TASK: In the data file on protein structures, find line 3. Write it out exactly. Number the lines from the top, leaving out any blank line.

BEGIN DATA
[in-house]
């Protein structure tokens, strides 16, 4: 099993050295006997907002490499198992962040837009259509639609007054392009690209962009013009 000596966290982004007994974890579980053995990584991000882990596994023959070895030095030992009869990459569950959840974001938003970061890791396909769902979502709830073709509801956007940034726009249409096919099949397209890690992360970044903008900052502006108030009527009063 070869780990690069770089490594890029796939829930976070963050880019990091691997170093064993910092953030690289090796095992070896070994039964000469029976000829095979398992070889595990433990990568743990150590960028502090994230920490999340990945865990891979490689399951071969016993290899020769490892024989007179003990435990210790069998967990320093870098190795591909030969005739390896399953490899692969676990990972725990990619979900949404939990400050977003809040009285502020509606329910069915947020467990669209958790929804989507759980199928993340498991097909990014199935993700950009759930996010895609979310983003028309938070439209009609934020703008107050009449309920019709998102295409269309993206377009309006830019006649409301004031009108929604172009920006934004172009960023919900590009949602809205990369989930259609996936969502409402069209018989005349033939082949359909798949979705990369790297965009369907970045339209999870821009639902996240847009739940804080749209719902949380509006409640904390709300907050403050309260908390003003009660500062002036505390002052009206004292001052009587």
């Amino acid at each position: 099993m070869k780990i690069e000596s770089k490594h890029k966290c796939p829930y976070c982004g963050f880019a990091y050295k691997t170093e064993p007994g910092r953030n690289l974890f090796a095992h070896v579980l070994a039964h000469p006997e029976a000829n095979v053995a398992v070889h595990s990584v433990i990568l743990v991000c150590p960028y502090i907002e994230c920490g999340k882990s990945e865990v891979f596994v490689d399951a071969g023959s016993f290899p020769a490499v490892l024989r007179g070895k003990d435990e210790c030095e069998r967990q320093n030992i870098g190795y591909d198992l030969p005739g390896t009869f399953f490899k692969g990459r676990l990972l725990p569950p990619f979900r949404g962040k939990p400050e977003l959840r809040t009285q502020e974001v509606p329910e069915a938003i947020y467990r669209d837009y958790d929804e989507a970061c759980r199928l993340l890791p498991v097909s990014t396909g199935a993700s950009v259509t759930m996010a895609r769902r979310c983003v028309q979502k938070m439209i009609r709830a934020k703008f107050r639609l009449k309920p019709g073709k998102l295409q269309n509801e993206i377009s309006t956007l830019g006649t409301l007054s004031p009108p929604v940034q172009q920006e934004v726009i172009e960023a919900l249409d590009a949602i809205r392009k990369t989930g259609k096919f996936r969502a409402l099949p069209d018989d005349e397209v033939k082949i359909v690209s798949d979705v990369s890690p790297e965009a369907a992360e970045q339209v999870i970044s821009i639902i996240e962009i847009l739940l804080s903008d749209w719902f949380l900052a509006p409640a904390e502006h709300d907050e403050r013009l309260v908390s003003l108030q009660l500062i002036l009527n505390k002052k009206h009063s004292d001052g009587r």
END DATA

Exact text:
């Amino acid at each position: 099993m070869k780990i690069e000596s770089k490594h890029k966290c796939p829930y976070c982004g963050f880019a990091y050295k691997t170093e064993p007994g910092r953030n690289l974890f090796a095992h070896v579980l070994a039964h000469p006997e029976a000829n095979v053995a398992v070889h595990s990584v433990i990568l743990v991000c150590p960028y502090i907002e994230c920490g999340k882990s990945e865990v891979f596994v490689d399951a071969g023959s016993f290899p020769a490499v490892l024989r007179g070895k003990d435990e210790c030095e069998r967990q320093n030992i870098g190795y591909d198992l030969p005739g390896t009869f399953f490899k692969g990459r676990l990972l725990p569950p990619f979900r949404g962040k939990p400050e977003l959840r809040t009285q502020e974001v509606p329910e069915a938003i947020y467990r669209d837009y958790d929804e989507a970061c759980r199928l993340l890791p498991v097909s990014t396909g199935a993700s950009v259509t759930m996010a895609r769902r979310c983003v028309q979502k938070m439209i009609r709830a934020k703008f107050r639609l009449k309920p019709g073709k998102l295409q269309n509801e993206i377009s309006t956007l830019g006649t409301l007054s004031p009108p929604v940034q172009q920006e934004v726009i172009e960023a919900l249409d590009a949602i809205r392009k990369t989930g259609k096919f996936r969502a409402l099949p069209d018989d005349e397209v033939k082949i359909v690209s798949d979705v990369s890690p790297e965009a369907a992360e970045q339209v999870i970044s821009i639902i996240e962009i847009l739940l804080s903008d749209w719902f949380l900052a509006p409640a904390e502006h709300d907050e403050r013009l309260v908390s003003l108030q009660l500062i002036l009527n505390k002052k009206h009063s004292d001052g009587r």